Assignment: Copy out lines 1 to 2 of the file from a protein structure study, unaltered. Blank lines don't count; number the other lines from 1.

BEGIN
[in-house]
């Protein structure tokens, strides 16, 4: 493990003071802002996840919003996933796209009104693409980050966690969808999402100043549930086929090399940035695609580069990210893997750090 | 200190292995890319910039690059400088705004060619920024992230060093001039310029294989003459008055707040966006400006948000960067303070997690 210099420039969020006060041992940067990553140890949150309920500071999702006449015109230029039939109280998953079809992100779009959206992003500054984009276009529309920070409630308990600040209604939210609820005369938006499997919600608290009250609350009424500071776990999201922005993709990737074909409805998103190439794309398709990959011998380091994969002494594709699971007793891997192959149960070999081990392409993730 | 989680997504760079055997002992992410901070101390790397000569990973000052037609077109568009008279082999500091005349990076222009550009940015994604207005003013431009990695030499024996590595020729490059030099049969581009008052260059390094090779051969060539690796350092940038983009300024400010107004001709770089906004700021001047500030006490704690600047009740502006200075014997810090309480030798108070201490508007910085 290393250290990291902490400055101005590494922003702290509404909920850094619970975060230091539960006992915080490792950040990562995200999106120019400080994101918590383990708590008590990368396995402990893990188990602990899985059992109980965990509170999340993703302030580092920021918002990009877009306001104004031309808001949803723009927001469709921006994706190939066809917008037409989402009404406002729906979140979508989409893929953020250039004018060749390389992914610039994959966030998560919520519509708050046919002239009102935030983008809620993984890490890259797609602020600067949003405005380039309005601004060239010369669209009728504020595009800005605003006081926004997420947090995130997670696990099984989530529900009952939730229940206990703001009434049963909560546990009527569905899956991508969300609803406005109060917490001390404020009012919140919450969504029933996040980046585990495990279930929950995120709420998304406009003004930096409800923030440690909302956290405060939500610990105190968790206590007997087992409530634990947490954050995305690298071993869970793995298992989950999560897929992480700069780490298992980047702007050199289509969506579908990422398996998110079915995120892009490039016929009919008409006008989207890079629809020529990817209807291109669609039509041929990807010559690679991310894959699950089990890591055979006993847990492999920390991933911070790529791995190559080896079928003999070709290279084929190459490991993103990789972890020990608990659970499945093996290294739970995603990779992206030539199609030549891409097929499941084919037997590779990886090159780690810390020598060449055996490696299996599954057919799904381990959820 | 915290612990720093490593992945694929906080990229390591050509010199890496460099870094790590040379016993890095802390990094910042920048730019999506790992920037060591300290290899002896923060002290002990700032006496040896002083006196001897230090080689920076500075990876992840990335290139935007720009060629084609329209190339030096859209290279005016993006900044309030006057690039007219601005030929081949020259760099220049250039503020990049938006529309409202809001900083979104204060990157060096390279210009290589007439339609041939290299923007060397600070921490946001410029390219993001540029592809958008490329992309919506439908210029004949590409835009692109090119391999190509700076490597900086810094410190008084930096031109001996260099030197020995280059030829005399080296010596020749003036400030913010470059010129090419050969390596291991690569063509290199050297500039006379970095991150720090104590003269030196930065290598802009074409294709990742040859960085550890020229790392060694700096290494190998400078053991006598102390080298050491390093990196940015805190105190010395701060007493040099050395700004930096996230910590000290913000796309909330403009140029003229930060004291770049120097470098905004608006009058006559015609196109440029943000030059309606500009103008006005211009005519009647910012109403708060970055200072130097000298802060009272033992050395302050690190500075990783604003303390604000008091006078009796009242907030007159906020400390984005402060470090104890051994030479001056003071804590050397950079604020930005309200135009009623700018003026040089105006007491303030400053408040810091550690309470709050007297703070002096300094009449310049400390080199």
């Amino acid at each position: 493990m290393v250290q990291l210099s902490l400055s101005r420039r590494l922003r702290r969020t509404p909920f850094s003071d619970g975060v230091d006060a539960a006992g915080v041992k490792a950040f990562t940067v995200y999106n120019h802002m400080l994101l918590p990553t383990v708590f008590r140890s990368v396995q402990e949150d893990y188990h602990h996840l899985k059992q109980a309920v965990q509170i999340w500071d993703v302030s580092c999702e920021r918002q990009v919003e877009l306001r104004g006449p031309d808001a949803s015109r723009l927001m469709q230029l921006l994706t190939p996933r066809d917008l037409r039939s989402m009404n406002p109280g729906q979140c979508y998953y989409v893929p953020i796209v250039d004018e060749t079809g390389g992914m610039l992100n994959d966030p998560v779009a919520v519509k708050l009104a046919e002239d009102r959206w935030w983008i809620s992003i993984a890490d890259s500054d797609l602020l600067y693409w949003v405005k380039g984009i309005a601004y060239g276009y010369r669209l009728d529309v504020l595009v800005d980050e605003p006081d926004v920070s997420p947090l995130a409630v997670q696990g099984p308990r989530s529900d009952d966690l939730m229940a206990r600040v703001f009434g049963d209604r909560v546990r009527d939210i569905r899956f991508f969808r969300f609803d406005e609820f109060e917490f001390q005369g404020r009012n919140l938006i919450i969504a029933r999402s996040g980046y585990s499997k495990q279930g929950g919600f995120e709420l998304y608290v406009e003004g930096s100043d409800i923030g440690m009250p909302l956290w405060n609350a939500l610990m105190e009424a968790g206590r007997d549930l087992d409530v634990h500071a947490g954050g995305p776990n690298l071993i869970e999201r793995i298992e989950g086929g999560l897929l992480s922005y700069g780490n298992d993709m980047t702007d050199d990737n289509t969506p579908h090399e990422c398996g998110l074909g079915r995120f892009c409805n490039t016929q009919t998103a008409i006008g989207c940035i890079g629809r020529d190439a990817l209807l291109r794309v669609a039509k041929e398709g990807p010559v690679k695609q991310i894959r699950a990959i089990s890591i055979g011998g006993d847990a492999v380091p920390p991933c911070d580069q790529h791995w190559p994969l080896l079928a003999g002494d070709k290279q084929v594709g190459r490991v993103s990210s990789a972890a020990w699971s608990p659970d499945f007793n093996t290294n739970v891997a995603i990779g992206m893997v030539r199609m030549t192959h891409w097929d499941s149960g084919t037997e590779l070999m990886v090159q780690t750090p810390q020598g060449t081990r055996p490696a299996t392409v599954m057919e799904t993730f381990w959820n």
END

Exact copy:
[in-house]
């Protein structure tokens, strides 16, 4: 493990003071802002996840919003996933796209009104693409980050966690969808999402100043549930086929090399940035695609580069990210893997750090 | 200190292995890319910039690059400088705004060619920024992230060093001039310029294989003459008055707040966006400006948000960067303070997690 210099420039969020006060041992940067990553140890949150309920500071999702006449015109230029039939109280998953079809992100779009959206992003500054984009276009529309920070409630308990600040209604939210609820005369938006499997919600608290009250609350009424500071776990999201922005993709990737074909409805998103190439794309398709990959011998380091994969002494594709699971007793891997192959149960070999081990392409993730 | 989680997504760079055997002992992410901070101390790397000569990973000052037609077109568009008279082999500091005349990076222009550009940015994604207005003013431009990695030499024996590595020729490059030099049969581009008052260059390094090779051969060539690796350092940038983009300024400010107004001709770089906004700021001047500030006490704690600047009740502006200075014997810090309480030798108070201490508007910085 290393250290990291902490400055101005590494922003702290509404909920850094619970975060230091539960006992915080490792950040990562995200999106120019400080994101918590383990708590008590990368396995402990893990188990602990899985059992109980965990509170999340993703302030580092920021918002990009877009306001104004031309808001949803723009927001469709921006994706190939066809917008037409989402009404406002729906979140979508989409893929953020250039004018060749390389992914610039994959966030998560919520519509708050046919002239009102935030983008809620993984890490890259797609602020600067949003405005380039309005601004060239010369669209009728504020595009800005605003006081926004997420947090995130997670696990099984989530529900009952939730229940206990703001009434049963909560546990009527569905899956991508969300609803406005109060917490001390404020009012919140919450969504029933996040980046585990495990279930929950995120709420998304406009003004930096409800923030440690909302956290405060939500610990105190968790206590007997087992409530634990947490954050995305690298071993869970793995298992989950999560897929992480700069780490298992980047702007050199289509969506579908990422398996998110079915995120892009490039016929009919008409006008989207890079629809020529990817209807291109669609039509041929990807010559690679991310894959699950089990890591055979006993847990492999920390991933911070790529791995190559080896079928003999070709290279084929190459490991993103990789972890020990608990659970499945093996290294739970995603990779992206030539199609030549891409097929499941084919037997590779990886090159780690810390020598060449055996490696299996599954057919799904381990959820 | 915290612990720093490593992945694929906080990229390591050509010199890496460099870094790590040379016993890095802390990094910042920048730019999506790992920037060591300290290899002896923060002290002990700032006496040896002083006196001897230090080689920076500075990876992840990335290139935007720009060629084609329209190339030096859209290279005016993006900044309030006057690039007219601005030929081949020259760099220049250039503020990049938006529309409202809001900083979104204060990157060096390279210009290589007439339609041939290299923007060397600070921490946001410029390219993001540029592809958008490329992309919506439908210029004949590409835009692109090119391999190509700076490597900086810094410190008084930096031109001996260099030197020995280059030829005399080296010596020749003036400030913010470059010129090419050969390596291991690569063509290199050297500039006379970095991150720090104590003269030196930065290598802009074409294709990742040859960085550890020229790392060694700096290494190998400078053991006598102390080298050491390093990196940015805190105190010395701060007493040099050395700004930096996230910590000290913000796309909330403009140029003229930060004291770049120097470098905004608006009058006559015609196109440029943000030059309606500009103008006005211009005519009647910012109403708060970055200072130097000298802060009272033992050395302050690190500075990783604003303390604000008091006078009796009242907030007159906020400390984005402060470090104890051994030479001056003071804590050397950079604020930005309200135009009623700018003026040089105006007491303030400053408040810091550690309470709050007297703070002096300094009449310049400390080199």